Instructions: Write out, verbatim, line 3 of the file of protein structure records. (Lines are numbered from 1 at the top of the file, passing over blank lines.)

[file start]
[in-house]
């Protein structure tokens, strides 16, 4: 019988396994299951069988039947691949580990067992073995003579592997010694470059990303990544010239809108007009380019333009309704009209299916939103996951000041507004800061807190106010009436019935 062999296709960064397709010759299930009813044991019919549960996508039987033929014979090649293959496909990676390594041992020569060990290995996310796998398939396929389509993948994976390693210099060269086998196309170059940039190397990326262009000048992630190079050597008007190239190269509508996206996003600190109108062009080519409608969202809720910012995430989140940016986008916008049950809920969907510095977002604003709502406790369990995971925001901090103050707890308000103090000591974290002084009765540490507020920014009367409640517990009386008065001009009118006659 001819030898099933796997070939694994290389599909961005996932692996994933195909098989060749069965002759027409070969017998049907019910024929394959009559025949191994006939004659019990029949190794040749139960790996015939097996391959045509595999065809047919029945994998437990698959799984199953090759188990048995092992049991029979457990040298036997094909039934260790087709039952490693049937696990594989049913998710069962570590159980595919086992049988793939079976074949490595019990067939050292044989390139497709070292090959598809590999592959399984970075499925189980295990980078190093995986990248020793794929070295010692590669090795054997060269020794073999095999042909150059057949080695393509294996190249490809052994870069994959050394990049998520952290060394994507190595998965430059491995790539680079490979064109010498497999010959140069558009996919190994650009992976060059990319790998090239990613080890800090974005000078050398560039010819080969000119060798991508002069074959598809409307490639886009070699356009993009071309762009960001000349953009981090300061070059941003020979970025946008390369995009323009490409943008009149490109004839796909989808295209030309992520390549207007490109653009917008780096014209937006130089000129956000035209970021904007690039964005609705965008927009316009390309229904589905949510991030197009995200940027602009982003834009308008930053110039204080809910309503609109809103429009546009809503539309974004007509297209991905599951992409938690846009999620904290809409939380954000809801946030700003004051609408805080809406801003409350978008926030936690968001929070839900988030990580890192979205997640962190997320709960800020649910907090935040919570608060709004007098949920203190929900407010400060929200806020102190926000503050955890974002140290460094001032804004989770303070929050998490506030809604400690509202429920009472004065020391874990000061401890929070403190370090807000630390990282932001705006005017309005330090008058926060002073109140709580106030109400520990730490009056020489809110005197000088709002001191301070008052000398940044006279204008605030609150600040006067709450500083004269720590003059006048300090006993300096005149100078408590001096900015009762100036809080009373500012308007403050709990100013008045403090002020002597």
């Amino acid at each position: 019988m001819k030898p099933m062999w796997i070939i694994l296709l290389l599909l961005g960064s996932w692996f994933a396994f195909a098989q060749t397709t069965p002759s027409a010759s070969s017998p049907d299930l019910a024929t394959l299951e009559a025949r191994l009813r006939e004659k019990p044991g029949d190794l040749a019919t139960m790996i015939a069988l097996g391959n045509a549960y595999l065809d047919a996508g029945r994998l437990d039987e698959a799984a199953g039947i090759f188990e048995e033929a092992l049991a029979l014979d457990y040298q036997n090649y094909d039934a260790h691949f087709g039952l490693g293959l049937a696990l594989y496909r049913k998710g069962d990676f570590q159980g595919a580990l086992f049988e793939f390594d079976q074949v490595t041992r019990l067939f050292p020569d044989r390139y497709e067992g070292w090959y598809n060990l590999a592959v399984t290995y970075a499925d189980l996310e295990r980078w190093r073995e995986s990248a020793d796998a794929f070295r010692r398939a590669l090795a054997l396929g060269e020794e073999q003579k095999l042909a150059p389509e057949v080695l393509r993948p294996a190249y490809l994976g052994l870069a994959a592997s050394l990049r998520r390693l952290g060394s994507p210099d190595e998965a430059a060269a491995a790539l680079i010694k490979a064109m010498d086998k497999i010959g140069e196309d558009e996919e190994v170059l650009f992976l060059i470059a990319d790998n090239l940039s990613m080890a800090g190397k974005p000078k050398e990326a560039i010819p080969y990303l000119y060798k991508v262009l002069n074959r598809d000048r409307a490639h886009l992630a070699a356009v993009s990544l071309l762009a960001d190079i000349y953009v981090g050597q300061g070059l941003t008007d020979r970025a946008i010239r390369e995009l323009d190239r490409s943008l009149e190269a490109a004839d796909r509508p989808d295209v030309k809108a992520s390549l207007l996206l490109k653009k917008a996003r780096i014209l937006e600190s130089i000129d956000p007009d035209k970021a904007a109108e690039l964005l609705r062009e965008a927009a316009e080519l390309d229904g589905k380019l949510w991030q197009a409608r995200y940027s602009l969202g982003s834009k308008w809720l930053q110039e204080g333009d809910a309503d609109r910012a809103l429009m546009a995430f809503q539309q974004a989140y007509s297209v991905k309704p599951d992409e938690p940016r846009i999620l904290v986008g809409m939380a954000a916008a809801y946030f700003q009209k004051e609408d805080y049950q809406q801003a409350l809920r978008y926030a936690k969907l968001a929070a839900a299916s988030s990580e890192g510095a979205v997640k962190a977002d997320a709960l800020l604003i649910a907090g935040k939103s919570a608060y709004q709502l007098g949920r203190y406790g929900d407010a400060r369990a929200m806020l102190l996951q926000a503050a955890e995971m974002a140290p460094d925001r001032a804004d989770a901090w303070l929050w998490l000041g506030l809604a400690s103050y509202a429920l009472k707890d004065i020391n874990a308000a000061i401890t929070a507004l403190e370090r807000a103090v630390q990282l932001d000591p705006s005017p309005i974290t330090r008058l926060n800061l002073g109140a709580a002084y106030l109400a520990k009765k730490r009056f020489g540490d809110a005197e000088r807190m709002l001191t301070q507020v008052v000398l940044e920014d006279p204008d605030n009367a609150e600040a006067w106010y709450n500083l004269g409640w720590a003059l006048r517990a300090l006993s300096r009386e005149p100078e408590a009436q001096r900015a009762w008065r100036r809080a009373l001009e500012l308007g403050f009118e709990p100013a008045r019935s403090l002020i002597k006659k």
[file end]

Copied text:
């Amino acid at each position: 019988m001819k030898p099933m062999w796997i070939i694994l296709l290389l599909l961005g960064s996932w692996f994933a396994f195909a098989q060749t397709t069965p002759s027409a010759s070969s017998p049907d299930l019910a024929t394959l299951e009559a025949r191994l009813r006939e004659k019990p044991g029949d190794l040749a019919t139960m790996i015939a069988l097996g391959n045509a549960y595999l065809d047919a996508g029945r994998l437990d039987e698959a799984a199953g039947i090759f188990e048995e033929a092992l049991a029979l014979d457990y040298q036997n090649y094909d039934a260790h691949f087709g039952l490693g293959l049937a696990l594989y496909r049913k998710g069962d990676f570590q159980g595919a580990l086992f049988e793939f390594d079976q074949v490595t041992r019990l067939f050292p020569d044989r390139y497709e067992g070292w090959y598809n060990l590999a592959v399984t290995y970075a499925d189980l996310e295990r980078w190093r073995e995986s990248a020793d796998a794929f070295r010692r398939a590669l090795a054997l396929g060269e020794e073999q003579k095999l042909a150059p389509e057949v080695l393509r993948p294996a190249y490809l994976g052994l870069a994959a592997s050394l990049r998520r390693l952290g060394s994507p210099d190595e998965a430059a060269a491995a790539l680079i010694k490979a064109m010498d086998k497999i010959g140069e196309d558009e996919e190994v170059l650009f992976l060059i470059a990319d790998n090239l940039s990613m080890a800090g190397k974005p000078k050398e990326a560039i010819p080969y990303l000119y060798k991508v262009l002069n074959r598809d000048r409307a490639h886009l992630a070699a356009v993009s990544l071309l762009a960001d190079i000349y953009v981090g050597q300061g070059l941003t008007d020979r970025a946008i010239r390369e995009l323009d190239r490409s943008l009149e190269a490109a004839d796909r509508p989808d295209v030309k809108a992520s390549l207007l996206l490109k653009k917008a996003r780096i014209l937006e600190s130089i000129d956000p007009d035209k970021a904007a109108e690039l964005l609705r062009e965008a927009a316009e080519l390309d229904g589905k380019l949510w991030q197009a409608r995200y940027s602009l969202g982003s834009k308008w809720l930053q110039e204080g333009d809910a309503d609109r910012a809103l429009m546009a995430f809503q539309q974004a989140y007509s297209v991905k309704p599951d992409e938690p940016r846009i999620l904290v986008g809409m939380a954000a916008a809801y946030f700003q009209k004051e609408d805080y049950q809406q801003a409350l809920r978008y926030a936690k969907l968001a929070a839900a299916s988030s990580e890192g510095a979205v997640k962190a977002d997320a709960l800020l604003i649910a907090g935040k939103s919570a608060y709004q709502l007098g949920r203190y406790g929900d407010a400060r369990a929200m806020l102190l996951q926000a503050a955890e995971m974002a140290p460094d925001r001032a804004d989770a901090w303070l929050w998490l000041g506030l809604a400690s103050y509202a429920l009472k707890d004065i020391n874990a308000a000061i401890t929070a507004l403190e370090r807000a103090v630390q990282l932001d000591p705006s005017p309005i974290t330090r008058l926060n800061l002073g109140a709580a002084y106030l109400a520990k009765k730490r009056f020489g540490d809110a005197e000088r807190m709002l001191t301070q507020v008052v000398l940044e920014d006279p204008d605030n009367a609150e600040a006067w106010y709450n500083l004269g409640w720590a003059l006048r517990a300090l006993s300096r009386e005149p100078e408590a009436q001096r900015a009762w008065r100036r809080a009373l001009e500012l308007g403050f009118e709990p100013a008045r019935s403090l002020i002597k006659k």